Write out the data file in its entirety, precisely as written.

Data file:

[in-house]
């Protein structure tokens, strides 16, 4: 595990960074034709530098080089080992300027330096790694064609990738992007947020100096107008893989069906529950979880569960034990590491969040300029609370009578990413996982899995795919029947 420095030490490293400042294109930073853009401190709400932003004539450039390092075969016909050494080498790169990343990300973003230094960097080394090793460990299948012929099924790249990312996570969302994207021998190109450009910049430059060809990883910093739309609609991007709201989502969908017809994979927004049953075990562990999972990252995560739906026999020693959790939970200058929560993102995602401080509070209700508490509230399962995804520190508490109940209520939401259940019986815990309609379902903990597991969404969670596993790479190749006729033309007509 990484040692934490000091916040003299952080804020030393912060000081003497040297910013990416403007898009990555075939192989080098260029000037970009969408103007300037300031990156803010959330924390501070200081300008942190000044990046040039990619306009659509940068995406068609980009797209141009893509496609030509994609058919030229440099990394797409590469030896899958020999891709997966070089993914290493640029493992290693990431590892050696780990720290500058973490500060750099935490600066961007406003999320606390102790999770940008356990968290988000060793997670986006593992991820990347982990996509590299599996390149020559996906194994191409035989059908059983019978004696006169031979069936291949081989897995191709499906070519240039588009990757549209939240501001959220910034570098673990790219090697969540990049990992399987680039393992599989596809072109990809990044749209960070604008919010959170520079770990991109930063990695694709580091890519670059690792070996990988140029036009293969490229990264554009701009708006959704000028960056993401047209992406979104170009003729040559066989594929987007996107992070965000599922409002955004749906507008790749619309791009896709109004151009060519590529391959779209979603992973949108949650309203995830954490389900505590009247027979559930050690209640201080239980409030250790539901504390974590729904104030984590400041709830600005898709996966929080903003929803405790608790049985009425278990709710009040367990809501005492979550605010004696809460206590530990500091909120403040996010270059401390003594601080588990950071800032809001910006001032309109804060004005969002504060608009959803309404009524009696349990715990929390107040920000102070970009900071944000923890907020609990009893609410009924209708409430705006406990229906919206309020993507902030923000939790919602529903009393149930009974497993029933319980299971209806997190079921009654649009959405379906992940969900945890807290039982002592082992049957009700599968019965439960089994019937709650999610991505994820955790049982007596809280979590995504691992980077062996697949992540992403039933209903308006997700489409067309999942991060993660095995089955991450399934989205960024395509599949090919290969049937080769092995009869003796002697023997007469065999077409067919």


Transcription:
[in-house]
């Protein structure tokens, strides 16, 4: 595990960074034709530098080089080992300027330096790694064609990738992007947020100096107008893989069906529950979880569960034990590491969040300029609370009578990413996982899995795919029947 420095030490490293400042294109930073853009401190709400932003004539450039390092075969016909050494080498790169990343990300973003230094960097080394090793460990299948012929099924790249990312996570969302994207021998190109450009910049430059060809990883910093739309609609991007709201989502969908017809994979927004049953075990562990999972990252995560739906026999020693959790939970200058929560993102995602401080509070209700508490509230399962995804520190508490109940209520939401259940019986815990309609379902903990597991969404969670596993790479190749006729033309007509 990484040692934490000091916040003299952080804020030393912060000081003497040297910013990416403007898009990555075939192989080098260029000037970009969408103007300037300031990156803010959330924390501070200081300008942190000044990046040039990619306009659509940068995406068609980009797209141009893509496609030509994609058919030229440099990394797409590469030896899958020999891709997966070089993914290493640029493992290693990431590892050696780990720290500058973490500060750099935490600066961007406003999320606390102790999770940008356990968290988000060793997670986006593992991820990347982990996509590299599996390149020559996906194994191409035989059908059983019978004696006169031979069936291949081989897995191709499906070519240039588009990757549209939240501001959220910034570098673990790219090697969540990049990992399987680039393992599989596809072109990809990044749209960070604008919010959170520079770990991109930063990695694709580091890519670059690792070996990988140029036009293969490229990264554009701009708006959704000028960056993401047209992406979104170009003729040559066989594929987007996107992070965000599922409002955004749906507008790749619309791009896709109004151009060519590529391959779209979603992973949108949650309203995830954490389900505590009247027979559930050690209640201080239980409030250790539901504390974590729904104030984590400041709830600005898709996966929080903003929803405790608790049985009425278990709710009040367990809501005492979550605010004696809460206590530990500091909120403040996010270059401390003594601080588990950071800032809001910006001032309109804060004005969002504060608009959803309404009524009696349990715990929390107040920000102070970009900071944000923890907020609990009893609410009924209708409430705006406990229906919206309020993507902030923000939790919602529903009393149930009974497993029933319980299971209806997190079921009654649009959405379906992940969900945890807290039982002592082992049957009700599968019965439960089994019937709650999610991505994820955790049982007596809280979590995504691992980077062996697949992540992403039933209903308006997700489409067309999942991060993660095995089955991450399934989205960024395509599949090919290969049937080769092995009869003796002697023997007469065999077409067919």